Believing that you’re always able to do the right thing at the right time is thus a fallacy. “You need a plan, a strategy, to avoid becoming a plaything for these psychological factors, and a victim of your emotions,” says Hens. An investment strategy is successful over the long term when it suits your personality: “A lot of strategies work, but you have to ask yourself, ‘What suits me – and how do I measure success?’” Typically, after ten years, women earn a lower return than men. But is a high rate of return always the objective? Some investors are after higher returns, and are willing to accept significant market fluctuations, while others are satisfied with lower returns in exchange for being able to sleep at night knowing the fluctuations won’t be as great.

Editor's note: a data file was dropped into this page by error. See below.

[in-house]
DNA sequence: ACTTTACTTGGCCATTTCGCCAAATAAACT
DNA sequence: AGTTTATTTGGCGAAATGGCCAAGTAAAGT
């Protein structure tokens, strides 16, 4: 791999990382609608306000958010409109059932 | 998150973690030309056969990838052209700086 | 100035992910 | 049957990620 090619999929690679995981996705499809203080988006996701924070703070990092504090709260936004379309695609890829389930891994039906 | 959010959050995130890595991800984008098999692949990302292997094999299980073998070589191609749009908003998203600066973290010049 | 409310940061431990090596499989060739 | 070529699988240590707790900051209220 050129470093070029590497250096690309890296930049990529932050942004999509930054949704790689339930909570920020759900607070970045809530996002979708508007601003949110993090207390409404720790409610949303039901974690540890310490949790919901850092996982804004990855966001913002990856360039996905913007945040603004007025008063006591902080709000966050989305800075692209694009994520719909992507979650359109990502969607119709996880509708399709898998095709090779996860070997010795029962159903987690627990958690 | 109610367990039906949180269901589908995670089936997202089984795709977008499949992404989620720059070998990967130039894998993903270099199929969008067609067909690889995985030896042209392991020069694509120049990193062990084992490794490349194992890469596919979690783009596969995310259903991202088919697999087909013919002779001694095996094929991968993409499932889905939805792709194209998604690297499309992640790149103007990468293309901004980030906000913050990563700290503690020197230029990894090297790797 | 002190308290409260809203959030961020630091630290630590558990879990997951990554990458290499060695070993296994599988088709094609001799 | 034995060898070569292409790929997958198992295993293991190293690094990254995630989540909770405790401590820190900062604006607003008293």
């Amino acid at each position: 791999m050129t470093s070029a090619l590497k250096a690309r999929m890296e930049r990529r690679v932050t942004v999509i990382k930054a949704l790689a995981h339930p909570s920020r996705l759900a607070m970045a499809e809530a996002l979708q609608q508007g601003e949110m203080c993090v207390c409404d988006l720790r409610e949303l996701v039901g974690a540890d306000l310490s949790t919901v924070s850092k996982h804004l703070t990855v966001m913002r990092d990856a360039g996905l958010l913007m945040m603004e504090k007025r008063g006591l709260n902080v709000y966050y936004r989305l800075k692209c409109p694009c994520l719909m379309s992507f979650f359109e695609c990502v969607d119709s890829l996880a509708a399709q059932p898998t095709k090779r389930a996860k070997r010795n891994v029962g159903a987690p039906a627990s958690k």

Investing isn’t purely a mathematical task. “Investing is a test of character,” says Hens. Investors discover a lot about themselves. They learn to emerge from crises stronger, and learn how to keep their nerve. But you also get to experience the sweet poison of success, which entices you to become too optimistic, overconfident. “From a psychological standpoint, that’s the crux,” says Hens. “When everyone’s celebrating, you have to be careful, and when everyone’s wailing, you have to be bold.” Over the long term, you’re better off to swim against the flow. But you’ve got to have the personality to do so.